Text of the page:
My teenage daughter suffers from depression and anxiety and tried to overdose. Are any of you going through this? I feel like I’m on an island.
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Hi, @kaybird, and welcome to Mayo Clinic Connect. I can imagine you'd feel like you are on an island with your teen daughter's suffering with depression and anxiety, and her attempt to overdose. As a parent myself, my heart goes out to you.
I'd like to introduce you to some others who may be able to provide some support and insights at this time. Please meet @johnbishop @fattail @hlvslp72 @teresacharlton @ainsleigh @gingerw @anndomico @georgette12.
How is your daughter doing today, @kaybird? What therapy was prescribed for her, given her trying to overdose?
Hi @kaybird– I would suggest that you try to get genetic testing done asap to find an appropriate medication. My Grandson was on the wrong one until we did that and is now on a right one. Also he went for Cognitive Behavioral Therapy and said he found it helpful. If you need to ask me about the gene testing do not hesitate.
Hi @kaybird – I would like to add my welcome to Connect along with @lisalucier and others, and let you know that you are not alone. Many years ago when our son was in his late teens he tried to commit suicide by driving his truck off the road at a high speed. Fortunately he was not successful and we were able to get help for him. We were able to find a great local support group with other parents facing similar situations with the mental health of their children and it was good to be able to share with each other. We found the group through the National Alliance for Mental Health (NAMI) – https://www.nami.org/Find-Support/NAMI-Programs/NAMI-Connection.
I found an article that may provide more information and resources for you here:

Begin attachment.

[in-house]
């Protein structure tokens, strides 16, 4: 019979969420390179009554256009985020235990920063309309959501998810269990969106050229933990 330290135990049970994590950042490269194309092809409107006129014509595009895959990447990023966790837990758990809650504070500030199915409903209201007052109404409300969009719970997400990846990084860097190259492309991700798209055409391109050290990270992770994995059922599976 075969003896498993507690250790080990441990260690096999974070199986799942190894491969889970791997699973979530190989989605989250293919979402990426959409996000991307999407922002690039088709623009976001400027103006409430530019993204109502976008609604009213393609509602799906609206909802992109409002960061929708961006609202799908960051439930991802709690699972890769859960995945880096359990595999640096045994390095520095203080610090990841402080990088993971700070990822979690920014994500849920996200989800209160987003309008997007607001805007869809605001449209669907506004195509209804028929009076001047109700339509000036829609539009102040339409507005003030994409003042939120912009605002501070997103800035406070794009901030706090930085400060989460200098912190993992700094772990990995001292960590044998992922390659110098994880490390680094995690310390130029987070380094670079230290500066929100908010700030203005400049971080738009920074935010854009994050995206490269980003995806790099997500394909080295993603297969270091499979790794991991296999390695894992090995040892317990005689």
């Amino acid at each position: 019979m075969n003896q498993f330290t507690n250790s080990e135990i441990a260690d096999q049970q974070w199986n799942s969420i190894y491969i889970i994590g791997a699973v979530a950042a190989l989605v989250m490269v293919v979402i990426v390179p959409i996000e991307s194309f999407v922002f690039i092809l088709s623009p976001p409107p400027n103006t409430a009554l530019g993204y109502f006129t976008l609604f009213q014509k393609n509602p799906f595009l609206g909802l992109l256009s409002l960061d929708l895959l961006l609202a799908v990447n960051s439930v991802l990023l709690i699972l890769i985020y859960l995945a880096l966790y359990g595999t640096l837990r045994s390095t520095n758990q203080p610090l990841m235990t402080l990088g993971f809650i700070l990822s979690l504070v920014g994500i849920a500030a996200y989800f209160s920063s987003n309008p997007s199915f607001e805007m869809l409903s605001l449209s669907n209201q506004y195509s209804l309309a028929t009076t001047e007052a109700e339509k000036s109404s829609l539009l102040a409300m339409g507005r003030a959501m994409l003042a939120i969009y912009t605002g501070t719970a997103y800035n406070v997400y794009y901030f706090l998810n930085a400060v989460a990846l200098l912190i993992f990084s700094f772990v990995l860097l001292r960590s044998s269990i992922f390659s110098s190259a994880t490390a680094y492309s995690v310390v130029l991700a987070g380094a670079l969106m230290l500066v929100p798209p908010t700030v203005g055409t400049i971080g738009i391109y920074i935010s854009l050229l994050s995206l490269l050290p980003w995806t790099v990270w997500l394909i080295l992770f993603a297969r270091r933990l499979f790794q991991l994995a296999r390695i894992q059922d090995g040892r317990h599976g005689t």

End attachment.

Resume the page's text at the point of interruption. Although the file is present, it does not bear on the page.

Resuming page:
After An Attempt: When Your Child is released from the Hospital – SPTS
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@kaybird Welcome to Mayo Connect. I speak for many in saying you will no doubt hear several possibles paths to take. Kudos to you for wanting to find and get help and information, and working with the method that is best for your situation. I am not a parent myself, so feel unqualified to step up and offer any suggestions.
This is actually her second attempt and the doctors have pretty much told me this is how she is. They’ve said we can medicate her and out her in therapy, but because she’s getting worse and has tried it before, they’re not optimistic. Her mood swings from happy to despondent.
Thank you so much!! I can’t wait to read these and hopefully reach out. It truly means a lot!! Thank you!!
@kaybird – that would be so hard for me to take, as a mom, to accept that the doctors are not optimistic with with therapy or medications for my child who has tried to overdose twice.
Have you pursued getting a second opinion on her case?
Hi again @kaybird– I have been thinking about the fact that the doctors are not optimistic and this is how it is. Frankly I am appalled that they seem to have given up. I think that giving up is NOT the way to go. I would search out every possible way of dealing with her illness even ECT if that has not been tried. I would go through every post on depression and anxiety and mental health on Connect. I would also research these subjects at any other site I could find eg Cleveland Clinic and Johns Hopkins etc. Research is how I found out about the genetic testing which was news to our family. If possible I would look for a doctor who will not give up on her.
With very best wishes
Thank you. How do I ask about genetic testing and what specifically should be tested?
Thank you. She’s seen 4 psychologists and 3 psychiatrists
Hi Kaybird. If the doctors told you there was nothing you could do for your daughter don’t believe it for a second! You may need to find other doctors who are recommended by your primary care or someone more knowledgeable. I think if someone told me they could do nothing for your daughter I would check into someone else quickly!
Thank you. They’re just concerned because she seems to be getting worse and she’s almost 15. They know she probably won’t go to therapy when she’s 18 and and they’re not sure she’ll be ok by three years.
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